UPDATE (9:15 a.m.): New federal census statistics released this morning show Hispanics represent 4.7 percent of Arkansans, and the Hispanic population is growing much faster than the state's general population.
The New York Times today begins a series called "The Latino South" with a profile of Hispanic immigrants in Atkinson County, Ga.
Just about everything in the article holds true in Arkansas.
Lured in the 1990’s by abundant agricultural work and new manufacturing jobs, the newcomers landed in a town with one traffic light, no tortillas in the supermarket and residents who stared openly at foreigners in a county that saw its last wave of immigrants in the 1850’s.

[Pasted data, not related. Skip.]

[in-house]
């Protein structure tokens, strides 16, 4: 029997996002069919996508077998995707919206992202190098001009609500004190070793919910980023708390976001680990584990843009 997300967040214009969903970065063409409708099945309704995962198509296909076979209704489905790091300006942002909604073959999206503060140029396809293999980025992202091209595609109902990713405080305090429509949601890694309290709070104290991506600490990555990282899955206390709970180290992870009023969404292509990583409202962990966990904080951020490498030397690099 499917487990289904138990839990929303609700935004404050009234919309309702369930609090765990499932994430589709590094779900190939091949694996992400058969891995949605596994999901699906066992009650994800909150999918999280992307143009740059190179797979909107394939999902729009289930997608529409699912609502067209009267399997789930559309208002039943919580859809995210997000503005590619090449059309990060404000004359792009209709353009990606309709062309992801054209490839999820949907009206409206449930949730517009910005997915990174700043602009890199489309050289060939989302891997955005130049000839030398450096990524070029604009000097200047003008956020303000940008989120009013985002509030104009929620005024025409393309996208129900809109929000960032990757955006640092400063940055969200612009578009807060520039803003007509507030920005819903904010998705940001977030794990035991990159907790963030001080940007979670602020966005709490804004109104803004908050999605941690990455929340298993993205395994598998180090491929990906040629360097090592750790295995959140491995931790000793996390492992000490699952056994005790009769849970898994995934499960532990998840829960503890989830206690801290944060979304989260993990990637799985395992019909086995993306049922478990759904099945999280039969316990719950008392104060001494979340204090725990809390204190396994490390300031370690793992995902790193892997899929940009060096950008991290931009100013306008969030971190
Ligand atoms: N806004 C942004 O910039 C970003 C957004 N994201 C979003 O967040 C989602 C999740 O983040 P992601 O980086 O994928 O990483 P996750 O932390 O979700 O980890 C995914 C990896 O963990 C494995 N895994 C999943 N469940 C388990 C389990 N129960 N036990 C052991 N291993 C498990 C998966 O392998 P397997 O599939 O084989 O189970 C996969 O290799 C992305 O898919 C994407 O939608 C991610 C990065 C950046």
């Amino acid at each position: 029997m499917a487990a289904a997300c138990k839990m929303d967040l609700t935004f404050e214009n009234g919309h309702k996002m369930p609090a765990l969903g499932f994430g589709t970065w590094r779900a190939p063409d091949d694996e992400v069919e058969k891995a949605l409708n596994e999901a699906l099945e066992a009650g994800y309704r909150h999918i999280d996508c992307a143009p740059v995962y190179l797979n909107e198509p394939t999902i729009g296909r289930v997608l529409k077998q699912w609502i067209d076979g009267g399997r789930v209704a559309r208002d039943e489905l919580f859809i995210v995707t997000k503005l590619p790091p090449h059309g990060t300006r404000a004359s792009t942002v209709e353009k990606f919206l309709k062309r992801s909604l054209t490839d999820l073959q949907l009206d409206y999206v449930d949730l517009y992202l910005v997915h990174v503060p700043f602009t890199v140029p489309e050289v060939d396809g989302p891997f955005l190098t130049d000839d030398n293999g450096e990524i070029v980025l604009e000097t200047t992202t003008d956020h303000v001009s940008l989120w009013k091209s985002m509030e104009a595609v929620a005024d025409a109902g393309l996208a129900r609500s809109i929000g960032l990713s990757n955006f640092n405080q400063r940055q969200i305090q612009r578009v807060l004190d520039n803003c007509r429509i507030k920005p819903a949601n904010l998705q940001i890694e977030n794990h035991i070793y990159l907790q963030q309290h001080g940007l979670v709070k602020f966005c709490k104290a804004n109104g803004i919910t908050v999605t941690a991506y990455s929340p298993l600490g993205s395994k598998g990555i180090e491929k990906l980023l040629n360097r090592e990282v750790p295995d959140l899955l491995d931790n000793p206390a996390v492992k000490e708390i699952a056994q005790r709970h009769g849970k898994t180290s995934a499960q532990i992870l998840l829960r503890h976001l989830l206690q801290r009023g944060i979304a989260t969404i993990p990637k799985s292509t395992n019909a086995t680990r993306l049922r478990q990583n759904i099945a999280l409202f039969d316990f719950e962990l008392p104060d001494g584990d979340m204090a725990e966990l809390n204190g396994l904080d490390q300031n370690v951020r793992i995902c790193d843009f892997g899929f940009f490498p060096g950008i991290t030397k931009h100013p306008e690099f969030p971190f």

Today, hundreds of Mexican immigrants, both illegal and legal, work in factories, fields and stores; study in public schools; and live in neighborhoods that were once mostly white or black. This year, as many longtime residents anguished over the metamorphosis of their town, Serafico Jaimes opened a Spanish-language video store right off Main Street and proudly hung a Mexican flag alongside his American flag in the storefront window.
“This is our town now, too,” Mr. Jaimes said. ...
The simmering tensions between Americans and new arrivals have played out here, too, far from the national spotlight. A visit to Atkinson County offers an intimate glimpse at how immigration is rapidly transforming day-to-day life in some small Southern towns. ...
The sudden shift is upending traditional Southern notions of race and class, leaving many whites and blacks grappling with unexpected feelings of dislocation, loss and anger as they adjust to their community’s evolving ethnic identity.